The Beverly Housing Authority made the right call in abandoning its plan to build affordable housing on a small lot it owns next to the Montserrat train station.
No one can argue against the need for more affordable housing in Beverly or any other community on the North Shore; it remains one of the region’s biggest challenges.
That does not mean, however, that such projects are exempt from city zoning regulations. In this case, the Housing Authority planned to build two two-family houses and renovate an existing single-family home on a lot at the corner of Spring and Essex streets. One of the houses would have been designed for a disabled military veteran.
The Housing Authority wanted to count parking spaces at the adjacent, yet fenced-off MBTA parking lot as a way to get around zoning restrictions. Neighbors said the triangular lot owned by the Housing Authority was too small for the $1.27 million project, and the Zoning Board of Appeals wisely agreed, voting 5-0 late last year to revoke the building permit issued by the city.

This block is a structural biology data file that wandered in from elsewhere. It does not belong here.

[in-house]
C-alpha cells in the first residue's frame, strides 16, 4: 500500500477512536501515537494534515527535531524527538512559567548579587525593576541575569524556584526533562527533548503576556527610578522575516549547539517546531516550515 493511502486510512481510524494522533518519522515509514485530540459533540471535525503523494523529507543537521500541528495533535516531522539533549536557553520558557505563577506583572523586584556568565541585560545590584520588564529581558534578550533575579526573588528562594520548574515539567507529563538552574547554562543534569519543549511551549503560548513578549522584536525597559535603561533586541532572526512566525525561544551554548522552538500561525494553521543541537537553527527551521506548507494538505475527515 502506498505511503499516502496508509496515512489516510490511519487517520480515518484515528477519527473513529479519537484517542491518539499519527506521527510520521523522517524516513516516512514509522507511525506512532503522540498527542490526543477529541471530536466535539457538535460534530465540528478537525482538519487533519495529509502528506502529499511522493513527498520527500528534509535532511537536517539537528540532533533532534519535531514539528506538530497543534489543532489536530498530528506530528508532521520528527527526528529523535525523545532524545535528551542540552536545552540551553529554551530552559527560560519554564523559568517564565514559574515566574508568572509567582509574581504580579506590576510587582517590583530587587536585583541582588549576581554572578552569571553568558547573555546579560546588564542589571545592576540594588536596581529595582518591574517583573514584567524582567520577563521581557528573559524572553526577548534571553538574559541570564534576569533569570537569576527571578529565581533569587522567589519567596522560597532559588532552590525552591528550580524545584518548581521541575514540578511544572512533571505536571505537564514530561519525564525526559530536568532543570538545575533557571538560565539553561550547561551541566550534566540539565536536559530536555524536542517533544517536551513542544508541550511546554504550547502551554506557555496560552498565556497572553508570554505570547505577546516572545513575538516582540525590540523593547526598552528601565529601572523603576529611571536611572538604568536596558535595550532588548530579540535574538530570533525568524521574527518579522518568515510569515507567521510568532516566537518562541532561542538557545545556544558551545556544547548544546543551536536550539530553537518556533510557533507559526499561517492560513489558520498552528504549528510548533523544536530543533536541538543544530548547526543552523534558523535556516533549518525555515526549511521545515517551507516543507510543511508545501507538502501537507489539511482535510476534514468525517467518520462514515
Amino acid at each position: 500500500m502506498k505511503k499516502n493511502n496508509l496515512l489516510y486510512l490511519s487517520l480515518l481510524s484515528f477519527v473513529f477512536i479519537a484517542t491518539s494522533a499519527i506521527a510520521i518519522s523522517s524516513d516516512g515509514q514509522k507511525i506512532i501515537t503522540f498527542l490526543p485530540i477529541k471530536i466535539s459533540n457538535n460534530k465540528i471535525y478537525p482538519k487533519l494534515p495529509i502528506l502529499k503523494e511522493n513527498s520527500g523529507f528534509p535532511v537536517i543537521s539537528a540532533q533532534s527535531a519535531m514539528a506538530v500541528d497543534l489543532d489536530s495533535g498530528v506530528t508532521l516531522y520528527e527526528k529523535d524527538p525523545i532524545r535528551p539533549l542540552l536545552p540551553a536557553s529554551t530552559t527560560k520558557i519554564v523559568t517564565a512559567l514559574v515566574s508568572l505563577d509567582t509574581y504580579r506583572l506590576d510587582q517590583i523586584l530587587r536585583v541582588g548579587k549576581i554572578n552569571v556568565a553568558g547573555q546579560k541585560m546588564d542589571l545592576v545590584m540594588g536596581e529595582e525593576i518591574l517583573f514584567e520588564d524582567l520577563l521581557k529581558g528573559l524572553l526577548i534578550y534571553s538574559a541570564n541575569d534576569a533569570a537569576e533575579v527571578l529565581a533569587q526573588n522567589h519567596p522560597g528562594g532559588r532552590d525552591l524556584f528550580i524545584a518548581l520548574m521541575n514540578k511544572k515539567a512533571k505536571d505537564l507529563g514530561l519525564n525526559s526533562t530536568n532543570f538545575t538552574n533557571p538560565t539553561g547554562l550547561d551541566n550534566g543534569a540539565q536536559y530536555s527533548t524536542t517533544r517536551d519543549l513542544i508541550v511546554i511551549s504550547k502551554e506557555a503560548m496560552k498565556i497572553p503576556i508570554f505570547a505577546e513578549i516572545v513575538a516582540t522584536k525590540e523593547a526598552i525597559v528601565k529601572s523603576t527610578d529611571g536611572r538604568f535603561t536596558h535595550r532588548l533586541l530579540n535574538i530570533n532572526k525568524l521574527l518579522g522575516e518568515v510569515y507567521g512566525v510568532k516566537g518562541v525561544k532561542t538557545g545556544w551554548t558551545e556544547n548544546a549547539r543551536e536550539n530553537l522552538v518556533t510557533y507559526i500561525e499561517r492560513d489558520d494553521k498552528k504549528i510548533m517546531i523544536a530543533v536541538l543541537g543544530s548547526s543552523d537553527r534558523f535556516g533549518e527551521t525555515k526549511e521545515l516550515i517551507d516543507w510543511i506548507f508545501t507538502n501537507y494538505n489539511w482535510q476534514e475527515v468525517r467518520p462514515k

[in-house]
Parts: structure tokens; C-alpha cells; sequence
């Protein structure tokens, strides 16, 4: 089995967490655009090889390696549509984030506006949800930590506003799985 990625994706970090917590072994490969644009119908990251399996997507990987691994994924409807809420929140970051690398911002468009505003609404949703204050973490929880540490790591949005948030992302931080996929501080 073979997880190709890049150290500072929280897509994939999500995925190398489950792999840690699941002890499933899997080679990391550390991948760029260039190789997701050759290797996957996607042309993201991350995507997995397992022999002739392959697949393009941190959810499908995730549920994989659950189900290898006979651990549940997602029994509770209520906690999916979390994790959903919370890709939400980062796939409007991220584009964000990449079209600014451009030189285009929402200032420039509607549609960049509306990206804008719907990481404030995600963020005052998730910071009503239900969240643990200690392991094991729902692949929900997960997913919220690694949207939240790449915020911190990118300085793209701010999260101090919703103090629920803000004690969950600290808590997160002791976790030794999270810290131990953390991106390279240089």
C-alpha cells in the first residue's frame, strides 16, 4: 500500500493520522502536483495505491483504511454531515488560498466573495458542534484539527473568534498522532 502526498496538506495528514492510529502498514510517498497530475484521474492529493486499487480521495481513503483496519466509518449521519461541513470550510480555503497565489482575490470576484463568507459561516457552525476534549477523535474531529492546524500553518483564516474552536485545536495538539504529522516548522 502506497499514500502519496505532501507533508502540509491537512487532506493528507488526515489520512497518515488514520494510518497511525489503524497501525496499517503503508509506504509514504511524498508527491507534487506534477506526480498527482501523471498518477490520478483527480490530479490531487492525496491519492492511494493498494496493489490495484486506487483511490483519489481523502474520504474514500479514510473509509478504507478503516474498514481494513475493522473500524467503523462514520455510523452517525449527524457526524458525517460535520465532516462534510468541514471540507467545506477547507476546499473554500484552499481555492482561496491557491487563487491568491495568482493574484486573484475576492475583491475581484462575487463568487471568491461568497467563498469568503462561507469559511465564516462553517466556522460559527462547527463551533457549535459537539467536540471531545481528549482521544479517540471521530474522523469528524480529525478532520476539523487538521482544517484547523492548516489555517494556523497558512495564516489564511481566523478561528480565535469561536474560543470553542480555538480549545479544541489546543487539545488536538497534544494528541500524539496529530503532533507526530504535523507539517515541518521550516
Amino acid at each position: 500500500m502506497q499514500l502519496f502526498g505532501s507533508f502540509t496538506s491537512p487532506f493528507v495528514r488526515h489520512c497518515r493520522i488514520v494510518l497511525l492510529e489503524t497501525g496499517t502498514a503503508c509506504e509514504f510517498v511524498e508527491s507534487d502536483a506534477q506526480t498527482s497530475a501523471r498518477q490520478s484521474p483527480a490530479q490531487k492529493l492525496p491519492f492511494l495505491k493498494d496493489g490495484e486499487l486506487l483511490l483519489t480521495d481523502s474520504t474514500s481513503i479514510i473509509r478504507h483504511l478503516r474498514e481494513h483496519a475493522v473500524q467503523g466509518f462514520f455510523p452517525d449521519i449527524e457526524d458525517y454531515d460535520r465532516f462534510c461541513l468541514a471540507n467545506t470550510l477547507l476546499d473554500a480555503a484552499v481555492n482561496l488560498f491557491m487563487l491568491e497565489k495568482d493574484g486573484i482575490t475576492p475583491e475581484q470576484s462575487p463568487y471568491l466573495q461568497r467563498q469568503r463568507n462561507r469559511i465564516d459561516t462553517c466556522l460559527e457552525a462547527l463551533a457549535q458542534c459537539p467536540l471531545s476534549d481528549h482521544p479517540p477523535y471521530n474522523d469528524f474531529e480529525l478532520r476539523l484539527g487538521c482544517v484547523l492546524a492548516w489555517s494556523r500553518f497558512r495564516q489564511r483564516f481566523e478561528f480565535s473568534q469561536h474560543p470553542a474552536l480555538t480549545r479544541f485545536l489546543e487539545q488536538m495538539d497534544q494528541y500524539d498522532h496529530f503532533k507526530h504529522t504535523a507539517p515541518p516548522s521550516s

The Housing Authority then took the zoning board to state Land Court before deciding to drop the issue, in part because building costs have gone up since the project was delayed.
Executive Director Kevin Ascolillo said the Housing Authority will now focus on its five-year plan to upgrade the 650 units that it currently manages throughout the city. While that’s an admirable goal, there’s no need to abandon plans to add more housing, especially for returning veterans. That housing should, like other residential building, follow zoning rules.